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Member since: Fri Sep 17, 2004, 03:59 PM
Number of posts: 67,620

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The stupidverse - by Tom Tomorrow


McConnell told potus that he had no leverage & w/o a clear strategy, he would be "boxed in a canyon"

McConnell (R-Ky.) told the president that he had no leverage and that, without a clear strategy, he would be “boxed in a canyon.”


Senate Majority Leader Mitch McConnell (R-Ky.) told the president that he had no leverage and that, without a clear strategy, he would be “boxed in a canyon.” He tried to make the case to Trump that even if Pelosi and Schumer were interested in cutting a deal with him, they would be constrained from compromising because of internal Democratic Party pressures to oppose Trump’s wall, these officials said.

Then-House Speaker Paul D. Ryan (R-Wis.) talked with Trump by phone for 45 minutes the day before the shutdown, warning that he saw no way to win as he paced in a Capitol hallway just outside a conference room where House Republicans were meeting. Then-House Majority Leader Kevin McCarthy (R-Calif.) warned about the perils of a shutdown during the Christmas season.

Inside, some of the more hard-line members urged a showdown over border wall funding, arguing that Trump’s core supporters would revolt otherwise. But McCarthy asked, “Tell me what happens when we get into a shutdown? I want to know what our next move is.”…

Trump’s advisers are scrambling to build an exit ramp while also bracing for the shutdown to last weeks longer. Current and former aides said there is little strategy in the White House; people are frustrated and, in the words of one, “freaking out.”

The shutdown was born out of frustration. Angry that he was stymied by party leaders and his own aides from getting more money for the wall in 2018, rattled by conservative criticism and stung by his party’s midterm defeats, Trump decided in late December to plunge into a border fight after being encouraged by Reps. Mark Meadows (R-N.C.) and Jim Jordan (R-Ohio), both hard-line conservatives. It was a startling decision to McConnell and others, who thought they had White House assurances that a shutdown would be avoided.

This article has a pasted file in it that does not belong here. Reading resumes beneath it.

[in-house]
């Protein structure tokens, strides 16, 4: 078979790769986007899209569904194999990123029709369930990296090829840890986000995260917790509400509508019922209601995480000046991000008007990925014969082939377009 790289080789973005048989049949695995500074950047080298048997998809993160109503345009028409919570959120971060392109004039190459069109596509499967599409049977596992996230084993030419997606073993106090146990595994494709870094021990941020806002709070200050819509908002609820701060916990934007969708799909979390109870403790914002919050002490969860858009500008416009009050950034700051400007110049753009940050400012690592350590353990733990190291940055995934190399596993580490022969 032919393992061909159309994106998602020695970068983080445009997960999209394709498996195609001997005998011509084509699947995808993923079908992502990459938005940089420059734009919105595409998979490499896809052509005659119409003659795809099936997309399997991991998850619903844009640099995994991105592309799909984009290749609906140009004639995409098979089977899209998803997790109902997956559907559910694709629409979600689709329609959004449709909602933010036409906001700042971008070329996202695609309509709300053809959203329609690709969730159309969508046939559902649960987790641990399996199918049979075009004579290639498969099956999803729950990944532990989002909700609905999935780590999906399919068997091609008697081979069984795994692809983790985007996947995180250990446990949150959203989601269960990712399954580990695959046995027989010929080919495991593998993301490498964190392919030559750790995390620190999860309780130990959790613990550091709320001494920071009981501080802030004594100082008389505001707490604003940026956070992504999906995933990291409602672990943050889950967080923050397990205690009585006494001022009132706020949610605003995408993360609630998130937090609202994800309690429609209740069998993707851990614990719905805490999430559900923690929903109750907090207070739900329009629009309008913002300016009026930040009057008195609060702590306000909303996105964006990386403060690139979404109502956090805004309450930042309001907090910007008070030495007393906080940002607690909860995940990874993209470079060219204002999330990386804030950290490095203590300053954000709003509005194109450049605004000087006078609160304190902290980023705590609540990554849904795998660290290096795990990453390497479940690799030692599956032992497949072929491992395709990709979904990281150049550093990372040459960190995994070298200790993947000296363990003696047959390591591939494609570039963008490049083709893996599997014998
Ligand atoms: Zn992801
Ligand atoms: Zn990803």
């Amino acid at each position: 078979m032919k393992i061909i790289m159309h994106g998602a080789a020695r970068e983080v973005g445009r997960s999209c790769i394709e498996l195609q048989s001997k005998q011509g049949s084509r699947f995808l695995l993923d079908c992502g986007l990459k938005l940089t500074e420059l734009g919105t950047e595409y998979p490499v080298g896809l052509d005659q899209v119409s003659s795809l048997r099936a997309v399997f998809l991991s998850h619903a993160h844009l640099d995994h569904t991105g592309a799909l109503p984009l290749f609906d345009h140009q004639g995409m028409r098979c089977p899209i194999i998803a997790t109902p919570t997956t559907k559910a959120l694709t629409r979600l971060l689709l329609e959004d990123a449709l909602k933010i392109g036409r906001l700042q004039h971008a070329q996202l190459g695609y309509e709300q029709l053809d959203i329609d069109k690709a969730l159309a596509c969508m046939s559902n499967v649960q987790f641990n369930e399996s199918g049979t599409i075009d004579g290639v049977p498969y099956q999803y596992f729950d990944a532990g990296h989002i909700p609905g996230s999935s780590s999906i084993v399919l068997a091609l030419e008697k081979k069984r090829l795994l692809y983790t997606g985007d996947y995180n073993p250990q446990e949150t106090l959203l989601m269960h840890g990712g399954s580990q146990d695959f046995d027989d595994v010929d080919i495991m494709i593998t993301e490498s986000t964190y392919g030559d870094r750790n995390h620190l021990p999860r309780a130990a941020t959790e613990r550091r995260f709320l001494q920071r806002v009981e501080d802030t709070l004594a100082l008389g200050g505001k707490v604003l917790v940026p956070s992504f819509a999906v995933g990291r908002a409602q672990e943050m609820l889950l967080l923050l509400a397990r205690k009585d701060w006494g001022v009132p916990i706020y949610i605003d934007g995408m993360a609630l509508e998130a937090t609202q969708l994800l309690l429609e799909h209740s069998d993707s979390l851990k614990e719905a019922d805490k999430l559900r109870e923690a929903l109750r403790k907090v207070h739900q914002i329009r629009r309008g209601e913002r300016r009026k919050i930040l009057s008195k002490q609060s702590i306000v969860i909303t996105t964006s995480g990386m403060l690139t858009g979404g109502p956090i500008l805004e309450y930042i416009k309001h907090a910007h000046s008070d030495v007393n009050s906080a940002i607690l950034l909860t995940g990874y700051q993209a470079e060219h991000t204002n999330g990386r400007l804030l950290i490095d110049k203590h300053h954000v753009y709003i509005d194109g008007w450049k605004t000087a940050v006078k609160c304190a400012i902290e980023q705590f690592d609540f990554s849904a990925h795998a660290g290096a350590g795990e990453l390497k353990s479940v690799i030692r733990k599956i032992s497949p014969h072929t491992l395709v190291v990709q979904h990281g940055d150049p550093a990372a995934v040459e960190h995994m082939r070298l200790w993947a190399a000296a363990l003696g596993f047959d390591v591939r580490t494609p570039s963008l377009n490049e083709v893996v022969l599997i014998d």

“He has no choice here,” said Newt Gingrich, a Trump supporter who was House speaker in the Clinton administration and during the second-longest shutdown, an episode widely viewed as a disaster for Republicans. “He has to win. His entire reputation, his entire relationship with the base, it’s all a function of being committed on big things and not backing down. If he backs down on this, Pelosi will be so emboldened that the next two years will be a nightmare.”…

from: https://www.washingtonpost.com/

"People are such animals"

Eventually Trump is going to sell Delaware to Putin and.....

Eventually Trump is going to sell Delaware to Putin and use the money to pay off a bad real estate loan Jared got from a Turkish bank and then flip the building to some Qataris who funneled money into Ivanka's lipstick brand and maybe then like Jon Cornyn will say "Enough!"nt

The FBI investigation has operated on the assumption that Trump & Russia are coconspirators

The Washington Monthly article by Martin Longman is breathtaking. Here is the nut graf (dt'd) and the concluding graf:

The firing of Comey was interpreted as an effort to kill the Russia investigation for a simple reason. President Trump explained his decision in those terms. He did it in a memo he wrote that was spiked by his own White House counsel, Don McGahn. He did it in the Oval Office with the Russian ambassador and foreign minister. And he eventually did it on national television in an interview with NBC’s Lester Holt. It wasn’t just an effort to obstruct an investigation of himself. It was an effort to prevent the FBI from investigating Russia.

It has been fairly easy for people to contemplate that Trump might be trying to cover his own tracks, but there has been a widespread mental block when it comes to envisioning the American president as working to cover Russia’s tracks. The FBI overcame that hurdle after the firing of Comey. Ever since, the investigation has operated on the assumption that Trump and Russia are coconspirators both before and after the fact.